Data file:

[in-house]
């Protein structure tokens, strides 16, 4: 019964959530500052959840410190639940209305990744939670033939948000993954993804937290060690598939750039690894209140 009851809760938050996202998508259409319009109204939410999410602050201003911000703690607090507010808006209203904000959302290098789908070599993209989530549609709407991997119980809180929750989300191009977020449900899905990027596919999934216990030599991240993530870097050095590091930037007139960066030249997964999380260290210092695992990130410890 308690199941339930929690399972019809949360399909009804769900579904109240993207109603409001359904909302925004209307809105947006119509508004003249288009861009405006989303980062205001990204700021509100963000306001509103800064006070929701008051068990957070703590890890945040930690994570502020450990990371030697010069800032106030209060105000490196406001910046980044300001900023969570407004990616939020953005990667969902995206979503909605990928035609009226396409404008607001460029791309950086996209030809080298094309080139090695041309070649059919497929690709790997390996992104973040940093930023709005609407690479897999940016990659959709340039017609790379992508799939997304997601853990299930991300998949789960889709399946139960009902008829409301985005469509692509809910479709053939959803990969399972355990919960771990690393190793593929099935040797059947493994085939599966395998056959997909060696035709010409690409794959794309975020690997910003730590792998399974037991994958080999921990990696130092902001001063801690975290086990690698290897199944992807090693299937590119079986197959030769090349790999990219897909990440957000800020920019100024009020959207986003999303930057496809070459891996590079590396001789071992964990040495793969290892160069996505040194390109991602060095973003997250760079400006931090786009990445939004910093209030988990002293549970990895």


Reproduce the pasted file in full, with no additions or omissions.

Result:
[in-house]
């Protein structure tokens, strides 16, 4: 019964959530500052959840410190639940209305990744939670033939948000993954993804937290060690598939750039690894209140 009851809760938050996202998508259409319009109204939410999410602050201003911000703690607090507010808006209203904000959302290098789908070599993209989530549609709407991997119980809180929750989300191009977020449900899905990027596919999934216990030599991240993530870097050095590091930037007139960066030249997964999380260290210092695992990130410890 308690199941339930929690399972019809949360399909009804769900579904109240993207109603409001359904909302925004209307809105947006119509508004003249288009861009405006989303980062205001990204700021509100963000306001509103800064006070929701008051068990957070703590890890945040930690994570502020450990990371030697010069800032106030209060105000490196406001910046980044300001900023969570407004990616939020953005990667969902995206979503909605990928035609009226396409404008607001460029791309950086996209030809080298094309080139090695041309070649059919497929690709790997390996992104973040940093930023709005609407690479897999940016990659959709340039017609790379992508799939997304997601853990299930991300998949789960889709399946139960009902008829409301985005469509692509809910479709053939959803990969399972355990919960771990690393190793593929099935040797059947493994085939599966395998056959997909060696035709010409690409794959794309975020690997910003730590792998399974037991994958080999921990990696130092902001001063801690975290086990690698290897199944992807090693299937590119079986197959030769090349790999990219897909990440957000800020920019100024009020959207986003999303930057496809070459891996590079590396001789071992964990040495793969290892160069996505040194390109991602060095973003997250760079400006931090786009990445939004910093209030988990002293549970990895």